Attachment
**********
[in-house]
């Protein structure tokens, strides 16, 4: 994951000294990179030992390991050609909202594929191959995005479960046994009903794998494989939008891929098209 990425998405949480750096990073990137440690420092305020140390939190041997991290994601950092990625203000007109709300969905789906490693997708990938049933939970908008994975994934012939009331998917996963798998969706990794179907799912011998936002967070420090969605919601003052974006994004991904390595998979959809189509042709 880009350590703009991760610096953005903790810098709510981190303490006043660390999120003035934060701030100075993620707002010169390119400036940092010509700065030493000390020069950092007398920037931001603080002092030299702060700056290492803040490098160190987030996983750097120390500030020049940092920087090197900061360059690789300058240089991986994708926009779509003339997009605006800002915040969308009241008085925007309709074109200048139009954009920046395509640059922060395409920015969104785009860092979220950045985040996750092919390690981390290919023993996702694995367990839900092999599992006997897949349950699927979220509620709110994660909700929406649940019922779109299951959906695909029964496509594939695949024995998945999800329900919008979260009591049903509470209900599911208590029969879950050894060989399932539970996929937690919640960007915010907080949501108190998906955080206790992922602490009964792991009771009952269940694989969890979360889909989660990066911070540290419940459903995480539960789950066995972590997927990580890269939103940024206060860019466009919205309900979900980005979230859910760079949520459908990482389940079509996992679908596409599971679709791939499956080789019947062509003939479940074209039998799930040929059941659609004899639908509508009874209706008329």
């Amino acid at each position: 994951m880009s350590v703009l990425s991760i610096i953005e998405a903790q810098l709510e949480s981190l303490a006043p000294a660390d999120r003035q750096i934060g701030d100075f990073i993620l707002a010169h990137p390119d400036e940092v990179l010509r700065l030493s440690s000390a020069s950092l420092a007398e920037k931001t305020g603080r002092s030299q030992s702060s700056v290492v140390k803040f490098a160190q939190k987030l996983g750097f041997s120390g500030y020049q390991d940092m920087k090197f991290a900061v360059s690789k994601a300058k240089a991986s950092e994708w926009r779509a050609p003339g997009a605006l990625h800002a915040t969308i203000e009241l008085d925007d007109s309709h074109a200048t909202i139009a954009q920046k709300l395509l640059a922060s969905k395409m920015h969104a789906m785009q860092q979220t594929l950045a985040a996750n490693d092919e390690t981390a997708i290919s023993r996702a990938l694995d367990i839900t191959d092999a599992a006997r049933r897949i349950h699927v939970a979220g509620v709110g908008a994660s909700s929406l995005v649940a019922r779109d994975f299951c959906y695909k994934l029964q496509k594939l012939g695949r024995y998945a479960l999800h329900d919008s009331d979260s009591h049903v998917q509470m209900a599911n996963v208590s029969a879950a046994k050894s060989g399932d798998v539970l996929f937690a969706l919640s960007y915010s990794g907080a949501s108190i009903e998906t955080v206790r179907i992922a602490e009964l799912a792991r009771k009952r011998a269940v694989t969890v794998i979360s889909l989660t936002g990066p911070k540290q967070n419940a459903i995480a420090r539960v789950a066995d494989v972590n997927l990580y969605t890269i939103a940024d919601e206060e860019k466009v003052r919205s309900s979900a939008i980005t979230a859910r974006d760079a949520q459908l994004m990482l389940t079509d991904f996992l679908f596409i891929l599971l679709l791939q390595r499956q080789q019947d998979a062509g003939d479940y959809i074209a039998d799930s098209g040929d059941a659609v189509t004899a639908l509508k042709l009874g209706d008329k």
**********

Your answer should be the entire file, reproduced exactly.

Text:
[in-house]
């Protein structure tokens, strides 16, 4: 994951000294990179030992390991050609909202594929191959995005479960046994009903794998494989939008891929098209 990425998405949480750096990073990137440690420092305020140390939190041997991290994601950092990625203000007109709300969905789906490693997708990938049933939970908008994975994934012939009331998917996963798998969706990794179907799912011998936002967070420090969605919601003052974006994004991904390595998979959809189509042709 880009350590703009991760610096953005903790810098709510981190303490006043660390999120003035934060701030100075993620707002010169390119400036940092010509700065030493000390020069950092007398920037931001603080002092030299702060700056290492803040490098160190987030996983750097120390500030020049940092920087090197900061360059690789300058240089991986994708926009779509003339997009605006800002915040969308009241008085925007309709074109200048139009954009920046395509640059922060395409920015969104785009860092979220950045985040996750092919390690981390290919023993996702694995367990839900092999599992006997897949349950699927979220509620709110994660909700929406649940019922779109299951959906695909029964496509594939695949024995998945999800329900919008979260009591049903509470209900599911208590029969879950050894060989399932539970996929937690919640960007915010907080949501108190998906955080206790992922602490009964792991009771009952269940694989969890979360889909989660990066911070540290419940459903995480539960789950066995972590997927990580890269939103940024206060860019466009919205309900979900980005979230859910760079949520459908990482389940079509996992679908596409599971679709791939499956080789019947062509003939479940074209039998799930040929059941659609004899639908509508009874209706008329």
């Amino acid at each position: 994951m880009s350590v703009l990425s991760i610096i953005e998405a903790q810098l709510e949480s981190l303490a006043p000294a660390d999120r003035q750096i934060g701030d100075f990073i993620l707002a010169h990137p390119d400036e940092v990179l010509r700065l030493s440690s000390a020069s950092l420092a007398e920037k931001t305020g603080r002092s030299q030992s702060s700056v290492v140390k803040f490098a160190q939190k987030l996983g750097f041997s120390g500030y020049q390991d940092m920087k090197f991290a900061v360059s690789k994601a300058k240089a991986s950092e994708w926009r779509a050609p003339g997009a605006l990625h800002a915040t969308i203000e009241l008085d925007d007109s309709h074109a200048t909202i139009a954009q920046k709300l395509l640059a922060s969905k395409m920015h969104a789906m785009q860092q979220t594929l950045a985040a996750n490693d092919e390690t981390a997708i290919s023993r996702a990938l694995d367990i839900t191959d092999a599992a006997r049933r897949i349950h699927v939970a979220g509620v709110g908008a994660s909700s929406l995005v649940a019922r779109d994975f299951c959906y695909k994934l029964q496509k594939l012939g695949r024995y998945a479960l999800h329900d919008s009331d979260s009591h049903v998917q509470m209900a599911n996963v208590s029969a879950a046994k050894s060989g399932d798998v539970l996929f937690a969706l919640s960007y915010s990794g907080a949501s108190i009903e998906t955080v206790r179907i992922a602490e009964l799912a792991r009771k009952r011998a269940v694989t969890v794998i979360s889909l989660t936002g990066p911070k540290q967070n419940a459903i995480a420090r539960v789950a066995d494989v972590n997927l990580y969605t890269i939103a940024d919601e206060e860019k466009v003052r919205s309900s979900a939008i980005t979230a859910r974006d760079a949520q459908l994004m990482l389940t079509d991904f996992l679908f596409i891929l599971l679709l791939q390595r499956q080789q019947d998979a062509g003939d479940y959809i074209a039998d799930s098209g040929d059941a659609v189509t004899a639908l509508k042709l009874g209706d008329k």